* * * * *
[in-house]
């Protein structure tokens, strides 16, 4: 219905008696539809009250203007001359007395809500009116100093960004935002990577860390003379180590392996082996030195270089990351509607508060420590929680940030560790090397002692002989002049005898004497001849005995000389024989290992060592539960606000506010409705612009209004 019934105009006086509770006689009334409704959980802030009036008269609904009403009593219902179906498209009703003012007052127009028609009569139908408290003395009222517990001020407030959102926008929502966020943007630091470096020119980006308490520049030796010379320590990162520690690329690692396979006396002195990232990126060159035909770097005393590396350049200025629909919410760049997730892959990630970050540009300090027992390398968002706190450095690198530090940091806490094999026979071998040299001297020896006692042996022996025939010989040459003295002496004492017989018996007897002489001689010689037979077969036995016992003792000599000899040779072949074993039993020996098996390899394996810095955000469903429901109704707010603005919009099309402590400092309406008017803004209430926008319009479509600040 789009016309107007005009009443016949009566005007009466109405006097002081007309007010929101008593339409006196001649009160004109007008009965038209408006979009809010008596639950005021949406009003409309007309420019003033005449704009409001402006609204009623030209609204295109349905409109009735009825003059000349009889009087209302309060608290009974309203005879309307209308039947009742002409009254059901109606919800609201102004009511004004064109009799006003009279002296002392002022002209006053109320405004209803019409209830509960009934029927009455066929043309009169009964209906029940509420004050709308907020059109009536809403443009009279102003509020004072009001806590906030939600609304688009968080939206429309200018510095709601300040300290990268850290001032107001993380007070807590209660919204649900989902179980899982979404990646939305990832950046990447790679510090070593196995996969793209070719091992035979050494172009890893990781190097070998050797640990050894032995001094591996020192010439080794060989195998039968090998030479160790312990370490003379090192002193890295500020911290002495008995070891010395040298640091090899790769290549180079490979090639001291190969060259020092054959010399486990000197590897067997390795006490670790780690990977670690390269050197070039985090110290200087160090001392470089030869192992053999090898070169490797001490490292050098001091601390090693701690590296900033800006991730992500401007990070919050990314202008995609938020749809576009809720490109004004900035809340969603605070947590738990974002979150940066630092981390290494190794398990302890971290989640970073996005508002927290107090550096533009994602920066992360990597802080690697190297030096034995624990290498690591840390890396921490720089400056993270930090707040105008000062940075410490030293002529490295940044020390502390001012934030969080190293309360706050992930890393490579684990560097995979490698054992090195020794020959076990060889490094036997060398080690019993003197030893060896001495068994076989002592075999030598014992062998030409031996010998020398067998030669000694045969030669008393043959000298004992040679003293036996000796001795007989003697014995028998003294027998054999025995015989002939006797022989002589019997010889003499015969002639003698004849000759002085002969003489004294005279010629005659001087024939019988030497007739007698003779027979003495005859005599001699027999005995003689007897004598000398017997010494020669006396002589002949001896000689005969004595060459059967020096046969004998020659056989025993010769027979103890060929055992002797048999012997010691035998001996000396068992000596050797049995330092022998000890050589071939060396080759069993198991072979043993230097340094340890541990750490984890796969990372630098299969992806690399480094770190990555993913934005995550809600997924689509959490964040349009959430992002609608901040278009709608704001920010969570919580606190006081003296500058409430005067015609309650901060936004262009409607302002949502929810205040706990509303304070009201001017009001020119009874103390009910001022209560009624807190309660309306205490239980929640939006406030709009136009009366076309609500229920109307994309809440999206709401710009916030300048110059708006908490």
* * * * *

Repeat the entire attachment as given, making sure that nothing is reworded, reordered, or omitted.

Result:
[in-house]
């Protein structure tokens, strides 16, 4: 219905008696539809009250203007001359007395809500009116100093960004935002990577860390003379180590392996082996030195270089990351509607508060420590929680940030560790090397002692002989002049005898004497001849005995000389024989290992060592539960606000506010409705612009209004 019934105009006086509770006689009334409704959980802030009036008269609904009403009593219902179906498209009703003012007052127009028609009569139908408290003395009222517990001020407030959102926008929502966020943007630091470096020119980006308490520049030796010379320590990162520690690329690692396979006396002195990232990126060159035909770097005393590396350049200025629909919410760049997730892959990630970050540009300090027992390398968002706190450095690198530090940091806490094999026979071998040299001297020896006692042996022996025939010989040459003295002496004492017989018996007897002489001689010689037979077969036995016992003792000599000899040779072949074993039993020996098996390899394996810095955000469903429901109704707010603005919009099309402590400092309406008017803004209430926008319009479509600040 789009016309107007005009009443016949009566005007009466109405006097002081007309007010929101008593339409006196001649009160004109007008009965038209408006979009809010008596639950005021949406009003409309007309420019003033005449704009409001402006609204009623030209609204295109349905409109009735009825003059000349009889009087209302309060608290009974309203005879309307209308039947009742002409009254059901109606919800609201102004009511004004064109009799006003009279002296002392002022002209006053109320405004209803019409209830509960009934029927009455066929043309009169009964209906029940509420004050709308907020059109009536809403443009009279102003509020004072009001806590906030939600609304688009968080939206429309200018510095709601300040300290990268850290001032107001993380007070807590209660919204649900989902179980899982979404990646939305990832950046990447790679510090070593196995996969793209070719091992035979050494172009890893990781190097070998050797640990050894032995001094591996020192010439080794060989195998039968090998030479160790312990370490003379090192002193890295500020911290002495008995070891010395040298640091090899790769290549180079490979090639001291190969060259020092054959010399486990000197590897067997390795006490670790780690990977670690390269050197070039985090110290200087160090001392470089030869192992053999090898070169490797001490490292050098001091601390090693701690590296900033800006991730992500401007990070919050990314202008995609938020749809576009809720490109004004900035809340969603605070947590738990974002979150940066630092981390290494190794398990302890971290989640970073996005508002927290107090550096533009994602920066992360990597802080690697190297030096034995624990290498690591840390890396921490720089400056993270930090707040105008000062940075410490030293002529490295940044020390502390001012934030969080190293309360706050992930890393490579684990560097995979490698054992090195020794020959076990060889490094036997060398080690019993003197030893060896001495068994076989002592075999030598014992062998030409031996010998020398067998030669000694045969030669008393043959000298004992040679003293036996000796001795007989003697014995028998003294027998054999025995015989002939006797022989002589019997010889003499015969002639003698004849000759002085002969003489004294005279010629005659001087024939019988030497007739007698003779027979003495005859005599001699027999005995003689007897004598000398017997010494020669006396002589002949001896000689005969004595060459059967020096046969004998020659056989025993010769027979103890060929055992002797048999012997010691035998001996000396068992000596050797049995330092022998000890050589071939060396080759069993198991072979043993230097340094340890541990750490984890796969990372630098299969992806690399480094770190990555993913934005995550809600997924689509959490964040349009959430992002609608901040278009709608704001920010969570919580606190006081003296500058409430005067015609309650901060936004262009409607302002949502929810205040706990509303304070009201001017009001020119009874103390009910001022209560009624807190309660309306205490239980929640939006406030709009136009009366076309609500229920109307994309809440999206709401710009916030300048110059708006908490």